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Facebook’s teen mental health Waterloo

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Shapshak is editor-in-chief of Stuff.co.za and executive director of Scrolla.Africa

‘Meta has harnessed powerful and unprecedented technologies to entice, engage and ultimately ensnare youth and teens. Its motive is profit.’

Facebook’s decades-long disregard for its users’ mental health is coming back to bite it in the form of a major lawsuit by several states in the US.

The attorneys general of 42 states have sued Instagram owner, Meta – or Facebook, as we all still call it – for the callous and cynical way they have profited from the world’s youth while damaging their mental health.

“Meta has harnessed powerful and unprecedented technologies to entice, engage and ultimately ensnare youth and teens,” according to the 233-page lawsuit. 

“Its motive is profit.”

And that is exactly why Facebook did it. Money, money, money. 

We know a lot about what is likely to be in this lawsuit – even though it is heavily redacted – because it is based on the smoking gun that whistle-blower Frances Haugen revealed in 2021.

The trove of internal documents and research shows how the social giant “prioritises growth over safety”, as Haugen so famously said. 

And there is no way to paint her as a disgruntled former employee – not with her 16-year career (she worked with algorithms at Google, Pinterest and Yelp), an engineering degree and an MBA from Harvard.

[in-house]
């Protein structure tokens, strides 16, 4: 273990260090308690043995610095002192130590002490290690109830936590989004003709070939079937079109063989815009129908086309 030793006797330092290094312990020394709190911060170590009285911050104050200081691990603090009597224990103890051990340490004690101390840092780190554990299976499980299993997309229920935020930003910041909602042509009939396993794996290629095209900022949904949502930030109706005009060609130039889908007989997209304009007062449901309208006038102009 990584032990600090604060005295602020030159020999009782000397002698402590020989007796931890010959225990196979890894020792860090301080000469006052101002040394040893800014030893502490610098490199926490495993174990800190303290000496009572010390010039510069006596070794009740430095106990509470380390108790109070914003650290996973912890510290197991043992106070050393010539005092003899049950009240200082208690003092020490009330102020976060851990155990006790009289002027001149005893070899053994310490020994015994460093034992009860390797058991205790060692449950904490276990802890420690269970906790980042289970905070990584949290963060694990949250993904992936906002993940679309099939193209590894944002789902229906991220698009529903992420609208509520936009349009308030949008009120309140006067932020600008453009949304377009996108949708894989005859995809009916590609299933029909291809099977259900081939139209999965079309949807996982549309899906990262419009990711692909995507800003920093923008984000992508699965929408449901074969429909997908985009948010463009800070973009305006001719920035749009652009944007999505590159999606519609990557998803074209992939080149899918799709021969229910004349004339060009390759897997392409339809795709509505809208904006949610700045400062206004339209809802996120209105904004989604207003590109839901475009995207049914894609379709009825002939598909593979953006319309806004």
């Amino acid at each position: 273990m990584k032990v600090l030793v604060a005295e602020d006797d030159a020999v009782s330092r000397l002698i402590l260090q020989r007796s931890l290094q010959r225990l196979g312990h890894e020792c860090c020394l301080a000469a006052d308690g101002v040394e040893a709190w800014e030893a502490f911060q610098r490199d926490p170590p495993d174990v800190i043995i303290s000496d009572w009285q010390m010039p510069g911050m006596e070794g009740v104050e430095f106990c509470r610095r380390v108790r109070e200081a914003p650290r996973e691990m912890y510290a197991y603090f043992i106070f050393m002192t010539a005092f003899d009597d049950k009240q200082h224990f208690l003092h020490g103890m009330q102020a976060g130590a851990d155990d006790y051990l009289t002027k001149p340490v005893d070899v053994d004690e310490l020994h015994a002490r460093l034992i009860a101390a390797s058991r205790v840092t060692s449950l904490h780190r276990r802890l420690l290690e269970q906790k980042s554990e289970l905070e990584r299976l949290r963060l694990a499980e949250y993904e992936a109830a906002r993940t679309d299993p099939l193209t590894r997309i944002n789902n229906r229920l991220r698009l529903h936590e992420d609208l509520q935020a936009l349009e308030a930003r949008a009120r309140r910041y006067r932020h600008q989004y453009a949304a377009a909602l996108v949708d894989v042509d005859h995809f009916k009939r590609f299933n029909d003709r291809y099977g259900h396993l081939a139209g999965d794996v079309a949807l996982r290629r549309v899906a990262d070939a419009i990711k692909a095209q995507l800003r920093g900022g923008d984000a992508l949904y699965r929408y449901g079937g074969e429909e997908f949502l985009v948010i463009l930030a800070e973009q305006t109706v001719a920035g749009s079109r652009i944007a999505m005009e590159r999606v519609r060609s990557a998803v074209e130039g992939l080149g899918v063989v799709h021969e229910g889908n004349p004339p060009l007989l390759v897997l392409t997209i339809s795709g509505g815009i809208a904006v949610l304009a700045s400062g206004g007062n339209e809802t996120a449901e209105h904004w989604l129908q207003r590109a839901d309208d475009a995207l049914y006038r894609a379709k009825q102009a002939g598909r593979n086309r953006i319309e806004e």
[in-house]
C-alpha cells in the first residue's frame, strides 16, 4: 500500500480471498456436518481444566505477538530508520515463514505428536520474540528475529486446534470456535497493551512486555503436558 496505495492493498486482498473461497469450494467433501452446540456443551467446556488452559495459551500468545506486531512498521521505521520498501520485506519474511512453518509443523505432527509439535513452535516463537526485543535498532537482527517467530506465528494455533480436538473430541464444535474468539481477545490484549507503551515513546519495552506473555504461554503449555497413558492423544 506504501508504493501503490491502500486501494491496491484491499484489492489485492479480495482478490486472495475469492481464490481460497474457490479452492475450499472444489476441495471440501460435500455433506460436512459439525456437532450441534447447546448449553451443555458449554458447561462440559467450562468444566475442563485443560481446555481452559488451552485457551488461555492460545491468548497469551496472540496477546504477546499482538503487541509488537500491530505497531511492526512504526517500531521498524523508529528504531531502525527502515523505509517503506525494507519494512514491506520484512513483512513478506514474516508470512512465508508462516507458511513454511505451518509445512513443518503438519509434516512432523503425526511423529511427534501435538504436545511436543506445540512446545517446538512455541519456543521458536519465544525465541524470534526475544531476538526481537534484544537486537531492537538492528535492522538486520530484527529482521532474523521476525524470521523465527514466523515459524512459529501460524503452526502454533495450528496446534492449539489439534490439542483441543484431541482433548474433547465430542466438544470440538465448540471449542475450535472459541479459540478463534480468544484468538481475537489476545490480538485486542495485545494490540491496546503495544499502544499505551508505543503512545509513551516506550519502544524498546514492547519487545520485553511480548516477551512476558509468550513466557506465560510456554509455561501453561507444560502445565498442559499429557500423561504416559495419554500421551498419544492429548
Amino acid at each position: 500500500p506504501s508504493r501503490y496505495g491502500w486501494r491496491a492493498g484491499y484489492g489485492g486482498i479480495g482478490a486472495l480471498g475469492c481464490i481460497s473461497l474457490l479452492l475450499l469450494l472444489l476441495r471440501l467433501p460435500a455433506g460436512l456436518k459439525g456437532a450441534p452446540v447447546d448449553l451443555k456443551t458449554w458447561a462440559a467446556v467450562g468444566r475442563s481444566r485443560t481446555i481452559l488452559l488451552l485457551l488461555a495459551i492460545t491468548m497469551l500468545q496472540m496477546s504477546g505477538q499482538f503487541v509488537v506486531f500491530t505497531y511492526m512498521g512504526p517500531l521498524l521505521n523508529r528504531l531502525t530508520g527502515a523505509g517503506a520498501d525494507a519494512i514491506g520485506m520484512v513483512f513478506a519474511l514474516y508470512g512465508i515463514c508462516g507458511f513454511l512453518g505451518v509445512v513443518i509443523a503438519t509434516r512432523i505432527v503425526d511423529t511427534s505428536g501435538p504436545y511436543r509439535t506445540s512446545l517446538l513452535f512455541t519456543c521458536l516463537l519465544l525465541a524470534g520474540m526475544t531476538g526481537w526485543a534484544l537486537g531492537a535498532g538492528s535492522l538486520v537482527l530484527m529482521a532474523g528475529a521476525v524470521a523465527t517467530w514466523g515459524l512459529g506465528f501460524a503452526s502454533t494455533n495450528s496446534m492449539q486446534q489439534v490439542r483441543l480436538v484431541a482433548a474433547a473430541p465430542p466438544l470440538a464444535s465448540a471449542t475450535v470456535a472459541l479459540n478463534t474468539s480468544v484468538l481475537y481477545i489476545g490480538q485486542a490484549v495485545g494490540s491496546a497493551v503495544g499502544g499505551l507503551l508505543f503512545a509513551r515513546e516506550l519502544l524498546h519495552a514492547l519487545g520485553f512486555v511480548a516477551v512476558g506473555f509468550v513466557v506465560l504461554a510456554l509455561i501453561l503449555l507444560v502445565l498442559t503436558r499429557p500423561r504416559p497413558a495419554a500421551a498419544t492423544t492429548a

Haugen used her “insider knowledge of the social network to provide new insights that few outsiders have heard before”, as The New York Times described her testimony to Congress in October 2021.

Facebook “designed psychologically manipulative product features to induce young users’ compulsive and extended use” of Instagram, the lawsuit states. 

It knew this was addictive behaviour and yet it encouraged it – including through notifications and “infinite scroll”.

North Carolina Attorney General Josh Stein said: “Facebook has spent untold billions of dollars… figuring out how to design this to maximise its addictiveness, and we want them to change the parts of the platform that serve to be addictive.”

Programmatic advertising, which brought in those “untold billions” in the first place, is the underpinning technology and business model. It’s how Facebook and Google have grown to be such colossal businesses and created what we now call surveillance capitalism. 

Much of this, as this lawsuit suggests, has had detrimental consequences that Big Tech knew about and could’ve done something. 

The case also alleges Facebook didn’t check if kids who signed up really were over 13, and illegally collected their data, also without their parents’ consent – a violation of the US Children’s Online Privacy Protection Act.

“It’s important that companies that are out in the market do not exploit children, and when they do, we will go after them,” Stein said.

While the current focus is Instagram, the tide has turned for that particular social network – with the world’s youth turning to Chinese-owned TikTok, recently fined by the EU for its lax privacy controls for children.

Stein added: “But I think that we as a country would be well served if there were industry-wide rules protecting kids… not only for Instagram, not only for TikTok, but for Snapchat and whatever new platform exists three years from now.”

Back in 2021, Haugen reminded the world that Facebook’s CEO – the company’s leader – has no oversight: “There is nobody currently holding Zuckerberg accountable but himself. The buck stops with Mark.”

Now, those US states want that buck to stop with Zuckerberg.

He is going to have a hard time wheedling his way out of this one. This is arguably Facebook’s Waterloo – there is no way to defend consigning tens of millions of teenagers to mental health issues while making “untold billions”.

It’s wrong and it’s indefensible. And all those American parents want justice. DM

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